Tag Archives: Social Media

Twounter: Display Your Twitter Follower Count in Plan Text

For the Twitter-obsessed who want to display their follower count on their blogs, ThemeSphere has put together a WordPress plugin that will get it in plain text.

Installing the plugin gives you access to a function and a shortcode that will return the follower count for a user you specify.

Example: <?php echo twounter('redwall_hp'); ?>

You could use this to simply display your Twitter follower count, or you could use it for something more interesting, like displaying the follower count for each user in a multi-author blog. If you look around at sites like Net.Tuts+ and Blogging Tips, they often have brief bios after posts, complete with a Gravatar and link to the author’s site. Why not add a follower count to the mix?

WordPress: Tweet Shortened URL of Current Page to Twitter

A month or two ago I had an interesting idea involving WordPress permalinks. I realized that is would be very simple to automatically shorten WordPress permalinks for usage on Twitter. With a little .htaccess tweak, you could have something like yourdomain.com/s123 redirect to yourdomain.com?p=123. The default WordPress permalinks always work, and will forward to your preferred permalink. You end up with an easy way to have a short link for each of your posts, and it’s all self-contained within WordPress. No third-party services.

Continue reading →

Nambu: Social Messaging Streamlined

Nambu Networks, the people behind Tr.im and Pic.im, recently released a beta of Nambu OS X, a new desktop Twitter client with an impressive feature set and a native integration with OS X. (I assume that a Windows version will be released eventually, judging by the moniker they picked for the application.)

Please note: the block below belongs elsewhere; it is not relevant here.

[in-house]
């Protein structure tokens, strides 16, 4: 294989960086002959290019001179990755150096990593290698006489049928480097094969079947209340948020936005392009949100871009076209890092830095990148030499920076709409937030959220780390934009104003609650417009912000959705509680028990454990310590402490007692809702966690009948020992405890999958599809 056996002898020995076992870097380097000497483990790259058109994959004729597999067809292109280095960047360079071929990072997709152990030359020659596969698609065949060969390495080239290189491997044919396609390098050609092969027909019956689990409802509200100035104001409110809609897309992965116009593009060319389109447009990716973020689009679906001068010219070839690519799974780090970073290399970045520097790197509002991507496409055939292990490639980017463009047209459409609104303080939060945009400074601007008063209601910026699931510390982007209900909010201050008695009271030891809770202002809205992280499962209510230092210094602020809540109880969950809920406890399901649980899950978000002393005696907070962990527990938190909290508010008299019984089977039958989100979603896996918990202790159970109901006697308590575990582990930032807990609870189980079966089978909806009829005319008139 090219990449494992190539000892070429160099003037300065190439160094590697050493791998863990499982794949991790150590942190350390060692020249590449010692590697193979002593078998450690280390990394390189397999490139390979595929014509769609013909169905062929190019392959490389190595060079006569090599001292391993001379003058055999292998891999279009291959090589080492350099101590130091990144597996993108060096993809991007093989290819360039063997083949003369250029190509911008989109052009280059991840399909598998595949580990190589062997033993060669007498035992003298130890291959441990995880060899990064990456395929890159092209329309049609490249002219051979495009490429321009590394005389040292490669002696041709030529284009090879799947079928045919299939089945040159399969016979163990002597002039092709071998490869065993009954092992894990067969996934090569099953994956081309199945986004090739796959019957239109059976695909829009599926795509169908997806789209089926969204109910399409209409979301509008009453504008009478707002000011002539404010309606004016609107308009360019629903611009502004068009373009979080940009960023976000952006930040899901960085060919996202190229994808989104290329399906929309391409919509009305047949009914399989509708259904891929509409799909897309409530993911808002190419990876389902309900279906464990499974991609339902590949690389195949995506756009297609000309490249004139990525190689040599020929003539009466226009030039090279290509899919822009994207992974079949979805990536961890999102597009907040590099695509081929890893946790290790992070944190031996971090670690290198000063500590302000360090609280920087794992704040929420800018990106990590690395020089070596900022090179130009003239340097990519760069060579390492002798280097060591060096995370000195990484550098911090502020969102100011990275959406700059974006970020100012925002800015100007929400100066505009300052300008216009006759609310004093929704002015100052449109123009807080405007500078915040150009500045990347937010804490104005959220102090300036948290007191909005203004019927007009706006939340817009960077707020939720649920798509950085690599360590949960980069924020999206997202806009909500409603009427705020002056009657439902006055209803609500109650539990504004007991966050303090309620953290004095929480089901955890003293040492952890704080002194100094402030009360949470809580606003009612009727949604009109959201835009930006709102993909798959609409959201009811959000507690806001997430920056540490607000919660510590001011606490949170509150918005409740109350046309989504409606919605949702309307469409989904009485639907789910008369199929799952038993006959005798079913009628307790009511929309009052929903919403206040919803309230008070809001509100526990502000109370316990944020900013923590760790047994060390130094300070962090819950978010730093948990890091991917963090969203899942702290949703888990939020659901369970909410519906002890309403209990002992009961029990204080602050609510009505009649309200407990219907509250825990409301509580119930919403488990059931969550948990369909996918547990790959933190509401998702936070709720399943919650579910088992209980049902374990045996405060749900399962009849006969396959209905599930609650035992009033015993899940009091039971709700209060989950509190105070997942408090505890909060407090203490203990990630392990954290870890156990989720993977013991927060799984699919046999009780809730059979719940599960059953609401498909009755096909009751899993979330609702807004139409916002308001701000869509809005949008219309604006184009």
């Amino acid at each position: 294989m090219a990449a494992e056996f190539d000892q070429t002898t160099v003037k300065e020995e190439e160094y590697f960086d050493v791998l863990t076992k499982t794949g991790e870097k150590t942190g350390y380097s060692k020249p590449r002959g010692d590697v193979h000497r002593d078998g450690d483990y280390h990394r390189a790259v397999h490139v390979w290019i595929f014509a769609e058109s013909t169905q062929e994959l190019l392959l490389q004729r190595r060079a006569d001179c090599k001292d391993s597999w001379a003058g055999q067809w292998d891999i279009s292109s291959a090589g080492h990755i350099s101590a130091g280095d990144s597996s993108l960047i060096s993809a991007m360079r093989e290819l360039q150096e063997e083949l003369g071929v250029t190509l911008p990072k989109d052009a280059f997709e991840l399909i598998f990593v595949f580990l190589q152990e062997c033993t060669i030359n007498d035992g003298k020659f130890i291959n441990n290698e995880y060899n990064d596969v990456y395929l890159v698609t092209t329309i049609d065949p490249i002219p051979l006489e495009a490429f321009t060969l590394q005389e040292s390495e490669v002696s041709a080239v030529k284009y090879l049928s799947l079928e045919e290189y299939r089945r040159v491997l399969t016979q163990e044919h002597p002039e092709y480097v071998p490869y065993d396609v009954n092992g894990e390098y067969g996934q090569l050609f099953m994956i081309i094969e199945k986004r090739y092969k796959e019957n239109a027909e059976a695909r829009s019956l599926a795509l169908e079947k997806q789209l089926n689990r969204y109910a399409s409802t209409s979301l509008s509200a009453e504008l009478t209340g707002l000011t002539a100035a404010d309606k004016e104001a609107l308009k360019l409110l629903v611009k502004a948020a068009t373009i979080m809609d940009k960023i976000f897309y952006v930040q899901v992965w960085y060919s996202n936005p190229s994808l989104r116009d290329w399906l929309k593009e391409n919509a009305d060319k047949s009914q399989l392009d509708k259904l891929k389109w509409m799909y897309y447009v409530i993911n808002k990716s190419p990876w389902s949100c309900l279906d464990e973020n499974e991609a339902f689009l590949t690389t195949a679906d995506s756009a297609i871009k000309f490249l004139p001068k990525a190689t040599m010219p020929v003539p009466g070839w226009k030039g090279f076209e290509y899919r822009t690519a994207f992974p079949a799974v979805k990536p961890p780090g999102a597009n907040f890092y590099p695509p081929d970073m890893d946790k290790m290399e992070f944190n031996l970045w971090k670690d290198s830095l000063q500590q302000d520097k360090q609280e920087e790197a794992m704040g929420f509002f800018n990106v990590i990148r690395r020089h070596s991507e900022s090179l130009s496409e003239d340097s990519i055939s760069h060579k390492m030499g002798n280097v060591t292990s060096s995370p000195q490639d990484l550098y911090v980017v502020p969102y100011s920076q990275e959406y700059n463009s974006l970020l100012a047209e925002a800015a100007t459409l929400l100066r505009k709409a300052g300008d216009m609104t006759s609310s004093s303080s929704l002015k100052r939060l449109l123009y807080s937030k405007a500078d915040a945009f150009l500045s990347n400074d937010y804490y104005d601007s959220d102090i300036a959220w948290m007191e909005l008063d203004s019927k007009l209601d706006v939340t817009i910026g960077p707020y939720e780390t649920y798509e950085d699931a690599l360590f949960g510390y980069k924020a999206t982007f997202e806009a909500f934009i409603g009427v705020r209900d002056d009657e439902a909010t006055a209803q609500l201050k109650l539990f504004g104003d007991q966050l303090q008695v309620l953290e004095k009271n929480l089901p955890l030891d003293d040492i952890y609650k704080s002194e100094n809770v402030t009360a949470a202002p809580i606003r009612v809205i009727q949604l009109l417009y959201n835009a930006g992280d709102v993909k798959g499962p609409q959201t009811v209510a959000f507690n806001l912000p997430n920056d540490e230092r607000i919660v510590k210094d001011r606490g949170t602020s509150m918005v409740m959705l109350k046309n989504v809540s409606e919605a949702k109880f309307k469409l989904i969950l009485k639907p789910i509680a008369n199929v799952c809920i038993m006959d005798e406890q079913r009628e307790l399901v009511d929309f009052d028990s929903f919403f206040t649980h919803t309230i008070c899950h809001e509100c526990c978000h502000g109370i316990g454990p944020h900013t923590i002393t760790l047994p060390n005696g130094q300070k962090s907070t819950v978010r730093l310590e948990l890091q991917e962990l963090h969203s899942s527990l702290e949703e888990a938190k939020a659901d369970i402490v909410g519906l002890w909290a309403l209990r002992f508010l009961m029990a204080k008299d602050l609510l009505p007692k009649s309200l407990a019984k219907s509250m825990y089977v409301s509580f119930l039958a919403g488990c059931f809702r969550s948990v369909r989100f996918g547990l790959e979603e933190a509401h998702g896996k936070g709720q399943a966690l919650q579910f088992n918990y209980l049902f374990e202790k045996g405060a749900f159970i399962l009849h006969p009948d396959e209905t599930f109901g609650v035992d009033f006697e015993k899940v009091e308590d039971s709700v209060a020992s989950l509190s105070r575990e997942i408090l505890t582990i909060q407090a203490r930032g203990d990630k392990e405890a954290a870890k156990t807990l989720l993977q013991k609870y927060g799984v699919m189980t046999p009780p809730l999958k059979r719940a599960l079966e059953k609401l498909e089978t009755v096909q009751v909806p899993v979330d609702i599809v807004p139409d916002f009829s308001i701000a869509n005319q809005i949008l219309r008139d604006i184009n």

Nambu OS X

Continue reading →

TweetStats: When Do You Tweet?

TweetStats is a semi-useful and interesting website that pulls information from Twitter via the API and generates graphs of your Twitter usage. Just enter your username and wait a moment or two while some numbers are crunched.

You get a bar graph of the number of postings per month, aggregate daily and hourly tweets, who you @reply the most; you also get a graph that shows your tweet density, or what parts of the day and week you tweet the most.

@redwall_hp's tweet density for April 2009

Continue reading →

How Last.fm Can Grow and Profit

Last.fm LogoLast.fm is a great way to discover new music based on what you already like. It has some nice features, like the ability to monitor your iPod listening habits, that give it enough data to supply recommendations that tend to be pretty good. It’s a nice service, but it doesn’t have the masses of users that flock to other social networking sites.

If the music industry would cooperate, Last.fm (a CBS property) could take advantage of a great opportunity staring them in the face: Music sharing. Twitter and Twitter are full of people sharing links and little snippets of information. Why not make it easy for people to share music?

Continue reading →

DiggBar: The Plot Thickens

I previously talked about the controversy surrounding Digg’s new DiggBar. It continues, and gets more interesting.

Digg claims that the DiggBar is not a bad as people are making it out to be:

We took several steps to ensure that search engines continue to count the original source, versus registering the DiggBar as new content. We include only links to the source URLs on Digg pages to allow spiders to see the unmodified links to source sites. These links are overwritten to short URLs in JavaScript for users who have this preference.